Use your imagination and picture our ancestors lives thousands of years ago. Day in and day out, generation after generation for hundreds of thousands, if not millions of years every single one of our ancestors was a hunter /gatherer. Even if you only go back as far as our own species of Homo sapiens, which appeared on the scene 40,000 years ago, every single one of our ancient grandparents for 30,000 years was a hunter/gatherer. All of our ancient ancestors ate only fruits, roots, legumes, nuts, and other plants with a little lean wild game, honey, and eggs. There was no refined grains, no refined sugar, no processed food, no food additives. Yet the bones of these ancestors reflect a level of fitness similar to today’s well-trained athlete. There is also evidence that those who weren’t killed by saber tooth tigers or who didn’t die of an infection, lived robustly into old age.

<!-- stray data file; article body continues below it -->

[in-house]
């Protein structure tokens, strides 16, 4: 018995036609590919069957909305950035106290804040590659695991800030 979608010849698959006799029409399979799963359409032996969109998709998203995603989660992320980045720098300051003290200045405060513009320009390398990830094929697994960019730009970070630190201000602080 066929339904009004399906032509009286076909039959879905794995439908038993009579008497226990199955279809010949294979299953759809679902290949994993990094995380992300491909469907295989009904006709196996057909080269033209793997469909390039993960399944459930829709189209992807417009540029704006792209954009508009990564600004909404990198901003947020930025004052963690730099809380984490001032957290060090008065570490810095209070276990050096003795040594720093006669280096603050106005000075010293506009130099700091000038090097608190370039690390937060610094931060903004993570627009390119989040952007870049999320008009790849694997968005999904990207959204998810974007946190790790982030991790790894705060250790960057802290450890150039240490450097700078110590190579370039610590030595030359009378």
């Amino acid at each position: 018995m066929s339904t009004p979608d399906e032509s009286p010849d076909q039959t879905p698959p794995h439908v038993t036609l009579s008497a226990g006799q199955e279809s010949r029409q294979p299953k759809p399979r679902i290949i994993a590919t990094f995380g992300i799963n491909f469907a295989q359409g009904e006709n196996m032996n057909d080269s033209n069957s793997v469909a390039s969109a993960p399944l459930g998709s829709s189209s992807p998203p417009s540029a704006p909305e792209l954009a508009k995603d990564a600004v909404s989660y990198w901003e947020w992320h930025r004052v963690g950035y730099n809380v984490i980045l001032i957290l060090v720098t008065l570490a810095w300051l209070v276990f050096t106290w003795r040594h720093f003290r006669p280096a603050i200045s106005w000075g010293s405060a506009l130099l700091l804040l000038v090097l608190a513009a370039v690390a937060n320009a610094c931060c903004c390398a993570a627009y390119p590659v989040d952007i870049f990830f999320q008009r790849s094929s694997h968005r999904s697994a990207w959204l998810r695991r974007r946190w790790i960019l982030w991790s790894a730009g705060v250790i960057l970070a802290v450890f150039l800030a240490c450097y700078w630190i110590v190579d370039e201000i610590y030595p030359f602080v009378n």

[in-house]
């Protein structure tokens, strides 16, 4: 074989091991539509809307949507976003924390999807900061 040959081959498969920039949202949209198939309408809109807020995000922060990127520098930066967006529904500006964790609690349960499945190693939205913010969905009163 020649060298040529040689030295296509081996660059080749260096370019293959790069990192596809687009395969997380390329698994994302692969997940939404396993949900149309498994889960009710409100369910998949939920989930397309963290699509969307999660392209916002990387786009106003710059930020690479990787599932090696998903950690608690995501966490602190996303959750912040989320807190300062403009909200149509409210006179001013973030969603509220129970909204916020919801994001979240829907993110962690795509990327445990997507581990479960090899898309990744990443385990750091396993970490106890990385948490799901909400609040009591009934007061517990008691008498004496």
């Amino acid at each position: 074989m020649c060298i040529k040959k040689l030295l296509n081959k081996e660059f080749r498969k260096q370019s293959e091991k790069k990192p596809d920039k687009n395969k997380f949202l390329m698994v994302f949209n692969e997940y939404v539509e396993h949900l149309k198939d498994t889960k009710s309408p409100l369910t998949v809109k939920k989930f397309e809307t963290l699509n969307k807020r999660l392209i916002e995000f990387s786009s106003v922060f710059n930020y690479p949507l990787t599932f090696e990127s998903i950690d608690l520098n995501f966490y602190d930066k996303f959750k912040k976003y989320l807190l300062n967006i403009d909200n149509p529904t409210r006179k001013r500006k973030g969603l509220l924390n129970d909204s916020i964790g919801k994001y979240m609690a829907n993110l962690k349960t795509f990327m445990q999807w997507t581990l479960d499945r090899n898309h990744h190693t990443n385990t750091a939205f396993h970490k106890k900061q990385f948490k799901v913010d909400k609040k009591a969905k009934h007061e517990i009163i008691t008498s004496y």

Then came farming. About 8,000 to 10,000 years ago, our ancestors discovered agriculture and settled into larger communities. They became less physically active and ate more, but from less-varied diets. The Industrial Revolution hit 200 years ago and further reduced daily activity, while escalating food processing. For 100,000 generations people had been hunters and gatherers. Compare that to the 500 generations people have been farmers, the 10 generations since the Industrial Age, and the one generation since computers and you see that there have been major changes in how we live and eat in a very short period of time.
Therein lies the problem. It takes tens of thousands of years for the body to adapt to even small changes in the environment. Our biochemistry and physiology remain fine-tuned to diets and activity levels that existed before 10,000 years ago. That means diets rich in colorful fruits and vegetables, legumes, extra-lean meats (typically wild game, not domesticated meat), seafood, and other real, unproccessed foods that we now call “healthy.”